Balmeadie DBG S NO297180 1 362 70m
Balemadethin 1165 x 1171 RRS ii no. 14 [o.c.; to Orm son of Hugh, son of Gillemícheil earl of Fife, with Glenduckie FLK; endorsed Balmady in 16th-c. hand; endorsed Bellemadthine in 17th c.]
Balmadid 1249 Arb. Lib. i no. 236 [one of touns (villarum) of Dunbog, q.v.]
Balmadyside 1390 x 1392 RMS i no. 854 [see Balmeadowside CRC]
(lands of) Balmadisid 1416 Fraser, Southesk, 507 [see Balmeadowside CRC]
Balmade 1486 Arb. Lib. ii no. 300 [see Dunbog]
Balmaddy 1530 RMS iii no. 898 [see Johnston DBG]
Balmedy 1590 x 1599 Pont MS 54B
Balmaddie 1603 RMS vi no. 1492
terris de Balmedie 1648 Retours (Fife) no. 747 [David Carmichael of Balmeadie in lands of Balmeadie in lordship and regality of Abernethy]
Balmedey 1654 Blaeu (Pont) East Fife
Balmaddy 1654 Blaeu (Gordon) Fife
Balmedie 1775 Ainslie/Fife
Balmeadow 1828 SGF
Balmeadow 1855 OS 6 inch 1st edn
G baile + pn Matadín or Matadán
‘Matadín’s or Matadán’s farm’. Formally it could also derive from pn Matad followed by the locational suffix –in, meaning something like ‘place of Matad’s farm’. The personal name derives from OG matad ‘dog, cur’, G madadh ‘dog, mastiff; fox, wolf’, and occurs both in its basic form (gen. sing. Mataid) and with a diminutive ending: the earl or mormaer of Atholl, who died c.1152, is called simply Matad (witnessing various charters of David I as Madeth and Madad, e.g. David I Chrs. nos. 33, 44, 121). However, the name is much more common with a diminutive ending (see Jackson 1972, 66–7).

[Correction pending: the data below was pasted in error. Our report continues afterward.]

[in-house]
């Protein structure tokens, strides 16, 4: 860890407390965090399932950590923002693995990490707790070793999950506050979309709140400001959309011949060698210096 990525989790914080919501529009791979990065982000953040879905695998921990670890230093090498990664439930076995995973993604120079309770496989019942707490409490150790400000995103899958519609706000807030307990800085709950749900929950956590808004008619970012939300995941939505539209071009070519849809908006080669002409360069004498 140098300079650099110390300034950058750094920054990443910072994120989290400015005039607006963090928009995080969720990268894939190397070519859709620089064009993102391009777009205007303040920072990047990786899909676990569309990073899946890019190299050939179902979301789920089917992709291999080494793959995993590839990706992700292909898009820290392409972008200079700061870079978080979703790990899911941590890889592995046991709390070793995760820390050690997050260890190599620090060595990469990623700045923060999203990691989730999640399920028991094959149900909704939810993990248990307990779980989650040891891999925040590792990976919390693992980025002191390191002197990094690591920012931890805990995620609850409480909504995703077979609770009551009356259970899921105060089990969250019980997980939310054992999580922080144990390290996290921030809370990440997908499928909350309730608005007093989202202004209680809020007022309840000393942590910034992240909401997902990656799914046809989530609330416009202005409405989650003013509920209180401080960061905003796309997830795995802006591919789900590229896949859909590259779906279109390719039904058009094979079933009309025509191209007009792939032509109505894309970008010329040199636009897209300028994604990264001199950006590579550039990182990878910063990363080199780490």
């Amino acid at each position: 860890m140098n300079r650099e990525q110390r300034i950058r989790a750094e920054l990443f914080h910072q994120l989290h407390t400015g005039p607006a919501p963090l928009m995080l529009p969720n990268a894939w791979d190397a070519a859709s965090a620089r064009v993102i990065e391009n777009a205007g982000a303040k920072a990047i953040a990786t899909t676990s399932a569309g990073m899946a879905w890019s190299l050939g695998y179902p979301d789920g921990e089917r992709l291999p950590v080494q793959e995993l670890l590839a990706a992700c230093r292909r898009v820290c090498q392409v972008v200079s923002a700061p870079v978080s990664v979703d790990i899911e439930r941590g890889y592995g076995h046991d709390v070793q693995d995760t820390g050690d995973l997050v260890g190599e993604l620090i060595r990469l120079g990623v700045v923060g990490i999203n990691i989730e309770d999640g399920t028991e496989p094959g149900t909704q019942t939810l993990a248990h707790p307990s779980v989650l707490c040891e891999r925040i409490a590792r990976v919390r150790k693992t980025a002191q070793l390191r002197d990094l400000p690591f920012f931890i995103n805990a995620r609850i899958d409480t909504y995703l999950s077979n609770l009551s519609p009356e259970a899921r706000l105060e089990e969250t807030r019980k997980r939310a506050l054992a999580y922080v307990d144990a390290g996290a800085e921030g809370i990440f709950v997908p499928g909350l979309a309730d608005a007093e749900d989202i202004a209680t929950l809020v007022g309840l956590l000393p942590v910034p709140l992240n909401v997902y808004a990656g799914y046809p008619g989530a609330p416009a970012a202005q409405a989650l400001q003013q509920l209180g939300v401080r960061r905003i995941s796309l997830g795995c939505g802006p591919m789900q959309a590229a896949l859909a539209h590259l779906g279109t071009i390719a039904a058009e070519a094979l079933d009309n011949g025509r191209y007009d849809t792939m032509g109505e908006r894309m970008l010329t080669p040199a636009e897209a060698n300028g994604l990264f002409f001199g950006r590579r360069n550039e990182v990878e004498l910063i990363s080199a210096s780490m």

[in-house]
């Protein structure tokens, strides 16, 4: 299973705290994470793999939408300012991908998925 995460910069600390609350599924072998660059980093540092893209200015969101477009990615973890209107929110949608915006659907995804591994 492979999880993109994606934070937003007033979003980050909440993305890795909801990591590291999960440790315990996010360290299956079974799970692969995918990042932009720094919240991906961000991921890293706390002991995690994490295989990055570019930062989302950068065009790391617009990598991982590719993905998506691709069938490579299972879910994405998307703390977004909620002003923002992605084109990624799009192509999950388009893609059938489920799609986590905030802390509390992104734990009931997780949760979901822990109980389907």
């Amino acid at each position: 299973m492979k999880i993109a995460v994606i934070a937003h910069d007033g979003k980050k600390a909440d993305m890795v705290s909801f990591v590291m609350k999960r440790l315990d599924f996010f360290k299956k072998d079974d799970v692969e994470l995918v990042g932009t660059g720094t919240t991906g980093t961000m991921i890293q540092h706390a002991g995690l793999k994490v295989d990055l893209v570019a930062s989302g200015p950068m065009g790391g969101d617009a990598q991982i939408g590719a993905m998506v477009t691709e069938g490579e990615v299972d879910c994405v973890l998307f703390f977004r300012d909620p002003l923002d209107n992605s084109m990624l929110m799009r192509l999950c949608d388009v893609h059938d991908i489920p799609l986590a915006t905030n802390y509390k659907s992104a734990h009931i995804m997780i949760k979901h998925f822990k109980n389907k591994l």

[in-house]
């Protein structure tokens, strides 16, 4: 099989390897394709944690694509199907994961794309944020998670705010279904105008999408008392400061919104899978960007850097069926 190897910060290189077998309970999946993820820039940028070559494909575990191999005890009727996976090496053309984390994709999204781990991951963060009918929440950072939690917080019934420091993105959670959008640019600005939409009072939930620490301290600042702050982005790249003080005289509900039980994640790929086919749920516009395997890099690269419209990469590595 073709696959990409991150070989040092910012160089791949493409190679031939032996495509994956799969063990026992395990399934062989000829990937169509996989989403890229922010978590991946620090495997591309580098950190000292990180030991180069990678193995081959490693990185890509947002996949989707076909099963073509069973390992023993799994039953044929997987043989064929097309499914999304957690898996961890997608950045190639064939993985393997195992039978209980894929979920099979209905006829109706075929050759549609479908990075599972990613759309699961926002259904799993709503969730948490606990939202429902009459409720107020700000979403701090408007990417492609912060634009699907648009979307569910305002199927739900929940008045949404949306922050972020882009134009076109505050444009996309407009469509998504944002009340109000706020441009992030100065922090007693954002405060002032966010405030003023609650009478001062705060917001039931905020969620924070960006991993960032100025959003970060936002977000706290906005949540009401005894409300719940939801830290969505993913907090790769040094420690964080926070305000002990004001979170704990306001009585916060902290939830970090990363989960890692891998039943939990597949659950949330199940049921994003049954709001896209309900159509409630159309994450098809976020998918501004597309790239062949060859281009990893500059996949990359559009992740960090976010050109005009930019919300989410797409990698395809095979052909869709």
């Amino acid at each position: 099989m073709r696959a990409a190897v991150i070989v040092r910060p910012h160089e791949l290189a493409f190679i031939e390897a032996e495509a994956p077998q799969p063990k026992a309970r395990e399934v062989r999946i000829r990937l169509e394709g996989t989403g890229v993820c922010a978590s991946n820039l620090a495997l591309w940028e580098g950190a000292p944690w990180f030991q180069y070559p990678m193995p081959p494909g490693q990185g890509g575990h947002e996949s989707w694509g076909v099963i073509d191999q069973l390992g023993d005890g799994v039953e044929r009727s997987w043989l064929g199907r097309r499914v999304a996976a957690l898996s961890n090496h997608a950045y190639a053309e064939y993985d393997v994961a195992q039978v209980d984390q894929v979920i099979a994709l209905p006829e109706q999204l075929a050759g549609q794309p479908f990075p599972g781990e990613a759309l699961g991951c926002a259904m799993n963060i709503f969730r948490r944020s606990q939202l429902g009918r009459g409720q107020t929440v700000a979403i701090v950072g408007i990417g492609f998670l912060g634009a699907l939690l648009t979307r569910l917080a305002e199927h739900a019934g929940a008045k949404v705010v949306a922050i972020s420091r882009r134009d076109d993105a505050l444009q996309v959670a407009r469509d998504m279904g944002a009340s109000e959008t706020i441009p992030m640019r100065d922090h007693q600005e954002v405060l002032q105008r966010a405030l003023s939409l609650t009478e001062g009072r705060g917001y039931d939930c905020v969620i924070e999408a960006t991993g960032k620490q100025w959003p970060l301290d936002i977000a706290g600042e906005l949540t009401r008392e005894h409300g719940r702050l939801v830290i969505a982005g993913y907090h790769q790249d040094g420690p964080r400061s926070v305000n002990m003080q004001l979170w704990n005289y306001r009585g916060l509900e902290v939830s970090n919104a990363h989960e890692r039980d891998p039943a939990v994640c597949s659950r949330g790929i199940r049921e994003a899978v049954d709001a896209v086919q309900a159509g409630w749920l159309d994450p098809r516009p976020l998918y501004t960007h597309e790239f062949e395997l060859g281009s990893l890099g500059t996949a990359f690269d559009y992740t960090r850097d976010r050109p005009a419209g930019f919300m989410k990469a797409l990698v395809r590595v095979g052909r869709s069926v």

A man named Madethín mac Mathusalem (the Old Testament name Methusalah) witnesses three charters of Earl Duncan II of Fife c.1165 × 1172 (St A. Lib. 242–4). Balmeadie is first mentioned around this time, when Orm son of Hugh, grandson of Gillemícheil earl of Fife, receives it, along with nearby Glenduckie FLK, from Duncan earl of Fife in exchange for Balbirnie MAI (RRS ii no. 14). Given the close association of the earl of Fife both with Matadín or Matadán, and with the lands of Balmeadie, it is quite possible (though not provable) that Balmeadie was named after this son of Methusalah. If so, it would mean that this baile-name was formed around the middle of the twelfth century. It is even possible that in the royal charter of the late 1160s (RRS ii no. 14) we are seeing its first ‘official’ use as a name.
Balmeadie was one of the three estates comprising DBG in the mid thirteenth century (see DBG Intro.).
OS Pathf. also shows Balmeadow Hill and Balmeadow Wood DBG, and Balmeadowside in neighbouring CRC (q.v.), all of which contain the name Balmeadie. Balmeadowside first appears as a settlement in 1390 (q.v.).
/bal'midɪ/ or /bəl'midɪ/
This place-name appeared in printed volume 4